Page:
âVery celebratoryâ: pub customers in England enjoy lockdown easing
Celebration was in the air as England welcomed the return of outdoor drinking and dining on Monday, but the easing of lockdown was also met with concerns about a lack of social distancing, and a wider sense of nervousness within the hospitality sector as businesses tried to operate at significantly lower capacity and with some confusion over the rules.
As people braved the inclement weather to enjoy their first night out in months, images circulated on social media showing packed streets and âvery littleâ social distancing in Soho in London.
Roads had been closed to make room for al fresco dining and drinking, and despite the presence of police and Covid marshals there seemed to be few interventions to enforce social distancing.
Attila Kulcsar, a media communications manager, told PA the atmosphere was âlike a return to the ârealâ Soho of the 1990sâ â or âlike how I imagine VE Dayâ.
âThere is a wonderfully raucous hysteria everywhere. Itâs very celebratory. There is very little social distancing. A distinct sense that people feel the Covid restrictions have ended,â he said.
Boris Johnson had urged people to âcontinue to behave responsiblyâ as the restrictions were eased. Non-essential stores also reopened, along with indoor gyms, swimming pools, beauty salons and zoos.
Despite temperatures dropping below freezing in Newcastle, slots at The Bank and Switch bars were fully booked long before their doors opened at the stroke of midnight.
In Londonâs Kingly Court, a manager at Pizza Pilgrims said reopening had been âamazingâ and that staff had done well to handle social distancing across the restaurantâs courtyard and street-side tables.
âIt wasnât as bad as Soho here. It went really well, much busier than expected to be honest. We werenât expecting to have a long queue from open to close,â they said.
There were similar scenes in Manchesterâs Northern Quarter, where people were âbuzzingâ to be out socialising again after months of lockdown.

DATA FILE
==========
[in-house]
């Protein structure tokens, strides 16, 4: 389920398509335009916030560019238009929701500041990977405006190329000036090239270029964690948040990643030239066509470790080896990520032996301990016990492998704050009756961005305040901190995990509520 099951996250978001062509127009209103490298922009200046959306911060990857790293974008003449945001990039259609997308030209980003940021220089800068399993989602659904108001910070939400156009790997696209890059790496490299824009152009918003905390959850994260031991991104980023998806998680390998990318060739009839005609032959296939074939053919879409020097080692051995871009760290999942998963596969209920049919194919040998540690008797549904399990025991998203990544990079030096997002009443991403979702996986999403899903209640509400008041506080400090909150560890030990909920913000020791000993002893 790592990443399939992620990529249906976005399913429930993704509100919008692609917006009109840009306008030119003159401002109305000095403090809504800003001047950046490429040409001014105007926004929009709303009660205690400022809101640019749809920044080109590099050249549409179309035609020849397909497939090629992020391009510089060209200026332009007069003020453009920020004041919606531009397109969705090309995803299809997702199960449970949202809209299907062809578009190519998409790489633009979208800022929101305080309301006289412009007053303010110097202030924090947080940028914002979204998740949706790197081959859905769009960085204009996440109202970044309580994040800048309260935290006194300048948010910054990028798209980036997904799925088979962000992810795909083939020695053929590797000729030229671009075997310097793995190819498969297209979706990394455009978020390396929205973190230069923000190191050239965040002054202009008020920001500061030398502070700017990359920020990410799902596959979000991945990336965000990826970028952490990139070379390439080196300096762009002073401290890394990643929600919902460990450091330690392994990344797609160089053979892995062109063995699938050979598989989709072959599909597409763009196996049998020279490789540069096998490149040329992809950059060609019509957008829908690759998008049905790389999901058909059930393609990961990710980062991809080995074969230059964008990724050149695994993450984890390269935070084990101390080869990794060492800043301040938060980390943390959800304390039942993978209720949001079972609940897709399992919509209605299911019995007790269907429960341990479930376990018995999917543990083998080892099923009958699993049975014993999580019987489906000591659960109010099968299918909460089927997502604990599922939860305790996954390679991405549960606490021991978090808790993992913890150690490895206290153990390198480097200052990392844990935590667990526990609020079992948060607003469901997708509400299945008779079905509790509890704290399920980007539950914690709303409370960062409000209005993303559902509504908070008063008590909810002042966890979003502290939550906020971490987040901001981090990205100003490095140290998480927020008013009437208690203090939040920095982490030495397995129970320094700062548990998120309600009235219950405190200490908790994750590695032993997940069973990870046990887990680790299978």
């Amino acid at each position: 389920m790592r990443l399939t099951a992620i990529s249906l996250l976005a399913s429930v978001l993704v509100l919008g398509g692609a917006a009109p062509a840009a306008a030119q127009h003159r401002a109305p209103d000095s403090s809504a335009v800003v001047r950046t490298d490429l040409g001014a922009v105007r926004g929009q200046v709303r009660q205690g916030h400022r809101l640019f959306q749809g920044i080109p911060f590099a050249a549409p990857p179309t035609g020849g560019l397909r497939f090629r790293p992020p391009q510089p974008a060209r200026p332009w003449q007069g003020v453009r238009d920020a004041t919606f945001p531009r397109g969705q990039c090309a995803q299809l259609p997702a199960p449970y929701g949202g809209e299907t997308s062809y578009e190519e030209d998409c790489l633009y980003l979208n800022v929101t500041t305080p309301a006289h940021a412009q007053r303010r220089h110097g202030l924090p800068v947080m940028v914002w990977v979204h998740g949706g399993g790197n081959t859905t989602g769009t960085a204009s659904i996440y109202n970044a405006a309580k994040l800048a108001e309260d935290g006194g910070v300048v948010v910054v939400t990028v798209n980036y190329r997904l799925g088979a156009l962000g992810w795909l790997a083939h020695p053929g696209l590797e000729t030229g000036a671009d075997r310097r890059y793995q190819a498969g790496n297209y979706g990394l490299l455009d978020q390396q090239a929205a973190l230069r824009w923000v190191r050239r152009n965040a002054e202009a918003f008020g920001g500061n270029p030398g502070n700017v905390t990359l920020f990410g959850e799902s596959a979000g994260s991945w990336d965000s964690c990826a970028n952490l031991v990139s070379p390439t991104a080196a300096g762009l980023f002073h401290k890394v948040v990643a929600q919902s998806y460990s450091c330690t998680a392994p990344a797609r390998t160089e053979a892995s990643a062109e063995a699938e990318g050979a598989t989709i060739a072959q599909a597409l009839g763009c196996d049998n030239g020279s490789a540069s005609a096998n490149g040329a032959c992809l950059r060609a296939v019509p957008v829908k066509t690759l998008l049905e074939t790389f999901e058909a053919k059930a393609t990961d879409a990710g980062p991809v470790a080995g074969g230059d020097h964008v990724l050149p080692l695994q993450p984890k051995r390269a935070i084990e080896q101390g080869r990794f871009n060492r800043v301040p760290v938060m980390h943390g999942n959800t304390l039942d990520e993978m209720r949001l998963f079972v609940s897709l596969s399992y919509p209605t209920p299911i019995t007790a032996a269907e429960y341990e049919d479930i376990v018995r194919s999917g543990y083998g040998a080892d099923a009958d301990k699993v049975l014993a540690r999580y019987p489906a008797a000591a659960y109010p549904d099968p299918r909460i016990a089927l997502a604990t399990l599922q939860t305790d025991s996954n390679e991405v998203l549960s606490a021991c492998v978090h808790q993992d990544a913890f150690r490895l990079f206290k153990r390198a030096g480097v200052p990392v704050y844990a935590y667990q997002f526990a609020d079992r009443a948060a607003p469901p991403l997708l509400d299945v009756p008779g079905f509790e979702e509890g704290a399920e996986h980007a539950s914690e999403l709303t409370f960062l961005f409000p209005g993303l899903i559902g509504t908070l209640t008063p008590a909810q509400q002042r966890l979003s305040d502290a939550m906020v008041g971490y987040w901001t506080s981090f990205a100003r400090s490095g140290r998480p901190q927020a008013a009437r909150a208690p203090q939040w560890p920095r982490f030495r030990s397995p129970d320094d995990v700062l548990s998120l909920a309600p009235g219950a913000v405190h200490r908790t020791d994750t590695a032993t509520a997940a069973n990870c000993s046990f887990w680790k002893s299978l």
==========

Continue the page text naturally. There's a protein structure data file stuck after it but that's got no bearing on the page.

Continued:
In the middle of another busy shift on Tuesday afternoon, staff at the cocktail bar Wolf At The Door said the reopening had gone extremely well. âItâs been mega, so good, really really busy. Weâve had queues of people waiting for 2 hours to have a drink outside, we couldnât be happier.â
But amid the jubilant scenes, there were fears that many businesses will not survive on outdoor hospitality alone. Though it expected 40% of Englandâs pubs had reopened, the British Beer and Pub Association warned there was nervousness among businesses, many of whom were operating at less than 20% capacity.
Its chief executive, Emma McClarkin, said: âWe should remember that those opening will be loss-making, with the ability to trade beyond break-even coming with the removal of all restrictions.
âWith so many pubs still not opening, though, itâs crucial the government sticks to its roadmap and allows pubs to reopen indoors from 17 May and without any restrictions at all from 21 June. That is the only way our pubs can trade viably and begin to fully recover.â
There was also some confusion over the governmentâs guidance on what counts as outdoors and whether groups still needed to be 2 metres apart when outside.
The guidances states: âTo be considered âoutdoorsâ, shelters, marquees and other structures can have a roof but need to have at least 50% of the area of their walls open at all times whilst in use.â This raises questions over the whether outdoor structures such as igloos, greenhouses, sheds, tents and beach huts are allowed.
Paul Mellor, who runs the Cube Bar in Poulton-le-Fylde, Lancashire, wrote to the prime minister after the local council said his walled outdoor seating area was non-compliant. He could not reopen despite being âfully stocked up to serve more than 1,000 meals that weâve got booked in,â he told the Blackpool Gazette.
Kate Nicholls, the chief executive of the trade association UK Hospitality, said that despite some signs of strong sales in a week of adverse weather conditions, the industry was âfar from being out of the woodsâ.
She told the Guardian: âFor the majority of hospitality venues the start of this week marked another day of closure. Even for those permitted to trade, with indoor areas dormant and severely reduced capacity theyâre unlikely to have broken even, let alone turned a profit. The sector remains in a fragile state and will do for some time with uncertainty still looming over businesses.â
Earlier on Tuesday, Prof Adam Finn, a paediatrician on the Joint Committee on Vaccination and Immunisation, said people should continue to observe social distancing regardless of the success of the vaccine programme.
He told BBC Breakfast: âIf I [went to a beer garden], I would certainly avoid close contact with other people. The risks of transmission outside are relatively low, but not if you start coming into very close contact with people. Itâs not like itâs all over, we can all go back to normal.â
Lawrence Young, a virologist and professor of molecular oncology at Warwick Medical School, described âa joyous dayâ but warned âthe virus is still out there and very infectiousâ so people should remain cautious.
He added: âWe canât ignore whatâs going on in the rest of the world â every other day new variants are being reported and infection is rife.â